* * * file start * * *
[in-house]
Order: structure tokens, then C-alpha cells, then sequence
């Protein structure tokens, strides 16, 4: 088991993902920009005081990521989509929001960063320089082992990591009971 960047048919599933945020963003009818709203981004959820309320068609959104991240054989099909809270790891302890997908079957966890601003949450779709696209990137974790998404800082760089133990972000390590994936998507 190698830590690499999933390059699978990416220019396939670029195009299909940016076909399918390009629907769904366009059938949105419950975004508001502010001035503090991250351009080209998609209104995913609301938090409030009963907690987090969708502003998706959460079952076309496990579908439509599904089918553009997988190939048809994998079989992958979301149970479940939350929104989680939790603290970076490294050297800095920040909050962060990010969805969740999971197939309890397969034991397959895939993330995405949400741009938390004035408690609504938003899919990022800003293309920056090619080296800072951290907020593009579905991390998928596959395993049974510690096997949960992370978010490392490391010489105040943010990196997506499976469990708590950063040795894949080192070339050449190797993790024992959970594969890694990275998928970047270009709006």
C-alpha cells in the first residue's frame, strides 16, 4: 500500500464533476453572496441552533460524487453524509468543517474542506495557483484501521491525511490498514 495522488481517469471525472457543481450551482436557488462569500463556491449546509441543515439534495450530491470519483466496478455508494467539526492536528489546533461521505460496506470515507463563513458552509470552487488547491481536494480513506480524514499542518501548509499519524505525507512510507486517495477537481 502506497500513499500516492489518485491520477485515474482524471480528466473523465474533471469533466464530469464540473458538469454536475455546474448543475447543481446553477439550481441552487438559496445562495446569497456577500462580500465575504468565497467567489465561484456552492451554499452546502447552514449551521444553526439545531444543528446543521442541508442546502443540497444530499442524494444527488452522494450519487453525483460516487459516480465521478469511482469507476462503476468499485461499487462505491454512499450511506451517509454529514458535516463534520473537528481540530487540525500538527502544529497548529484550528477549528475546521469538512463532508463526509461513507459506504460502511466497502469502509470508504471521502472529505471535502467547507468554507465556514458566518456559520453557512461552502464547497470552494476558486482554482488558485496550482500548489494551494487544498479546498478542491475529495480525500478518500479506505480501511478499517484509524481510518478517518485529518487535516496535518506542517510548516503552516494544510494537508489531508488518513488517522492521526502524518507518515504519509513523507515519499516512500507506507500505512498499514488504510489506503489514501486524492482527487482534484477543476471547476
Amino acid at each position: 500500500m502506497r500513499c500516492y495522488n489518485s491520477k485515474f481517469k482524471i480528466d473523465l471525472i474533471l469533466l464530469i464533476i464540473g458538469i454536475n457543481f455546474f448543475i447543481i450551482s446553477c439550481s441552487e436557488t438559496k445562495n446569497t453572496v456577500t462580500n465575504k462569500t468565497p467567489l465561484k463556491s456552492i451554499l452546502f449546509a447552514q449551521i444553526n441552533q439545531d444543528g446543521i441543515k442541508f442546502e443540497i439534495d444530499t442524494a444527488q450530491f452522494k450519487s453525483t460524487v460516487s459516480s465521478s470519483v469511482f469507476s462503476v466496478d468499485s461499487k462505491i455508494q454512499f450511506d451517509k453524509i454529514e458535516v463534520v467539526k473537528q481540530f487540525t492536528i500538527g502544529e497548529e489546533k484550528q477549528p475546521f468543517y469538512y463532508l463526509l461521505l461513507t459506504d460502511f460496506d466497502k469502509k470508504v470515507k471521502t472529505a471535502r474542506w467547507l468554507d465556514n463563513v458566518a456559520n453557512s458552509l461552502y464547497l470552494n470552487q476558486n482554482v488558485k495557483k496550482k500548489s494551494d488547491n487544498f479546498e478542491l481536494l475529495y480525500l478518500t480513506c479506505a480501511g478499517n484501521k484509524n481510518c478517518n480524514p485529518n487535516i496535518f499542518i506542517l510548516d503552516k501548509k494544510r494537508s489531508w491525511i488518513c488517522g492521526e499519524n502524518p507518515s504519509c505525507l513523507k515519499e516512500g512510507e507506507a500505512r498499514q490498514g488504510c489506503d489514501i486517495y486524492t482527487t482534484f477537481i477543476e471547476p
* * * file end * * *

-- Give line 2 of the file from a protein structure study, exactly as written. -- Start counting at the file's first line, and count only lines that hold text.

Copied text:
Order: structure tokens, then C-alpha cells, then sequence